(Image credit: Arthur Siegel for Office of War Information, via Shorpy)

Posted by Ellen

Between 1941 and 1945, more ships were built here at Baltimore's Bethlehem-Fairfield yard than anywhere else on earth. Early in the war, building a Liberty Ship–a clunky freighter using a simple design left over from World War I–took eight months; by 1944, after they'd knocked out a few hundred Liberty Ships and gotten a knack for the work, Baltimoreans could build one in 19 days.

Liberty Ships were slow, awkward cargo vessels intended to last only five years–just long enough, it was hoped, for them to supply our forces overseas with everything needed to win the war: jeeps, tanks, food, ammunition, mail from home, medical supplies. More than 2700 were eventually constructed, all from standardized designs and prefabricated components, at shipyards around the country; 350 were built here in Baltimore, more than in any other single yard.

They weren't pretty–the newspapers called them "Ugly Ducklings"–but they could float.

Next door to the Bethlehem-Fairfield works was another shipyard, Maryland Drydock, where round the clock war work was also under way. At Maryland Drydock, old freighters and passenger liners were refitted to carry troops to war. Racks of bunks were installed in former cargo holds and staterooms, stacked eight deep, with just 18 vertical inches between them. Thousands of soldiers would be crammed into each ship.

Meanwhile, thousands of workmen, including my father, were making fabulous wages of a whole dollar an hour at Maryland Drydock. My father worked as a sheet metal helper there until he got drafted into the army in 1943. His job was to install ductwork in hopes of providing ventilation deep into the holds of cargo ships, where once piles of sugar or bolts of cloth or cases of rum had traveled in relatively airless comfort. The idea was that soldiers on their way to war might want to be able to breathe while jammed together into the new bunks.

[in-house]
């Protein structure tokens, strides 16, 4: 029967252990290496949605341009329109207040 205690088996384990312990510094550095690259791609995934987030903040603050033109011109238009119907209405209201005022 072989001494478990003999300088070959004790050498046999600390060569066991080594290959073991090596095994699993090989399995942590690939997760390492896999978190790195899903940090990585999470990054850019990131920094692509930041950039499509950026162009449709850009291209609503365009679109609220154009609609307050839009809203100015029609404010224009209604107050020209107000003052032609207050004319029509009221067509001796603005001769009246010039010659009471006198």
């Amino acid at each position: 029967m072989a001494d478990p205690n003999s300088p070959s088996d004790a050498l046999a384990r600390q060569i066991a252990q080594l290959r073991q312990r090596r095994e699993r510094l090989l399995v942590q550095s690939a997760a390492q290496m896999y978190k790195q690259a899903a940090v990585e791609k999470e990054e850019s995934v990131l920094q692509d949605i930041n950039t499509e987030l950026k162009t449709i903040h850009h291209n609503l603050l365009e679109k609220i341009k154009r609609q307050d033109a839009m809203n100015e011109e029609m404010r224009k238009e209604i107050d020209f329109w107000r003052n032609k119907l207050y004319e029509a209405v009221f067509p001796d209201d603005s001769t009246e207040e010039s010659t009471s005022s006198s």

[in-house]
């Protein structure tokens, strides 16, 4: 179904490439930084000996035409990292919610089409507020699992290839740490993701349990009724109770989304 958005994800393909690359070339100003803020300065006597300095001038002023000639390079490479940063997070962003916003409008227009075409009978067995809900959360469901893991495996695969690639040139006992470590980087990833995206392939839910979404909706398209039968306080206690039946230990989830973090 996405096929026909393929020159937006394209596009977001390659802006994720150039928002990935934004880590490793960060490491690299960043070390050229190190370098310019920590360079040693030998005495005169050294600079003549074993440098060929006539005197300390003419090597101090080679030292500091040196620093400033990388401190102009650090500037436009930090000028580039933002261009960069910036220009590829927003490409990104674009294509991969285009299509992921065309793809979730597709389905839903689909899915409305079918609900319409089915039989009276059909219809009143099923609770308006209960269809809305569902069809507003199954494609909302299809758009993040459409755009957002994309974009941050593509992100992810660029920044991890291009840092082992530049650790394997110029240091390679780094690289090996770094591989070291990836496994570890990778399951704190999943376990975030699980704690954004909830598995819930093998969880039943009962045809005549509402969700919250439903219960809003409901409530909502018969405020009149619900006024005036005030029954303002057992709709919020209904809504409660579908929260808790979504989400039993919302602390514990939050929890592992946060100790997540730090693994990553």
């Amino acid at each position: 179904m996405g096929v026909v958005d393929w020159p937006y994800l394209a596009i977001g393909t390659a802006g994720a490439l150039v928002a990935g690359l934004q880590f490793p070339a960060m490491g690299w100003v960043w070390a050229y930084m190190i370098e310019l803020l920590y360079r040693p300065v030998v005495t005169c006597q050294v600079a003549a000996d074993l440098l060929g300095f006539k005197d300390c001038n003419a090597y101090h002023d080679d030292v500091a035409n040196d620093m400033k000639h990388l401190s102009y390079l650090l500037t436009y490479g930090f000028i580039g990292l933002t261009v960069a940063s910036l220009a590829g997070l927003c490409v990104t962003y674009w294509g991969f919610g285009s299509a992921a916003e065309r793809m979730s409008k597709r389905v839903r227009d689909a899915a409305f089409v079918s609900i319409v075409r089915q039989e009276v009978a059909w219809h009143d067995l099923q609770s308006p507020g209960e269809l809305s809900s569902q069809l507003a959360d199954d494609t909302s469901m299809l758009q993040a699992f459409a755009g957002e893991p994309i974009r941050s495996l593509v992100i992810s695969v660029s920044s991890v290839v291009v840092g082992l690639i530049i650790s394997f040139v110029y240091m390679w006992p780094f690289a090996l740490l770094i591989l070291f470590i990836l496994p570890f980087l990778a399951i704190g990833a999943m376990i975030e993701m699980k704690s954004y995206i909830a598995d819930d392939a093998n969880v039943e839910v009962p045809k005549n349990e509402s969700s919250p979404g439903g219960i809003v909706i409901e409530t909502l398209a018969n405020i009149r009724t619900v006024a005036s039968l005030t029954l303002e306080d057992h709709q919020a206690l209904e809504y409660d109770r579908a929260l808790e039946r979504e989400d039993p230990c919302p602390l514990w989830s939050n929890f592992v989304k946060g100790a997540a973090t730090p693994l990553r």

By the summer of 1944, my father couldn't have been very surprised when he became a passenger on a troop ship just like the ones he'd worked on at Maryland Drydock. Fifty years later, he wrote about his experience aboard the USS West Point: 

As we boarded the ship, each of us was given a paper tag–mine was pink–and that meant I got into the chow line at 2 p.m. and 10 p.m. The cooks started serving Spam and beans as we pulled out of Boston harbor, and they didn't stop, around the clock, until our ship tied up at Liverpool four and a half days later.

On the ship, which was carrying more than 11,000 soldiers and a 1500-man crew, my company was assigned to bunks in the lowest hold. I was given a wooden club, and in the event of an emergency I was supposed to stand at the head of a specified gangway and maintain order.

We all ignored those assignments and simply slept on deck. We didn't want to be below the waterline when the torpedo struck. We lucked out.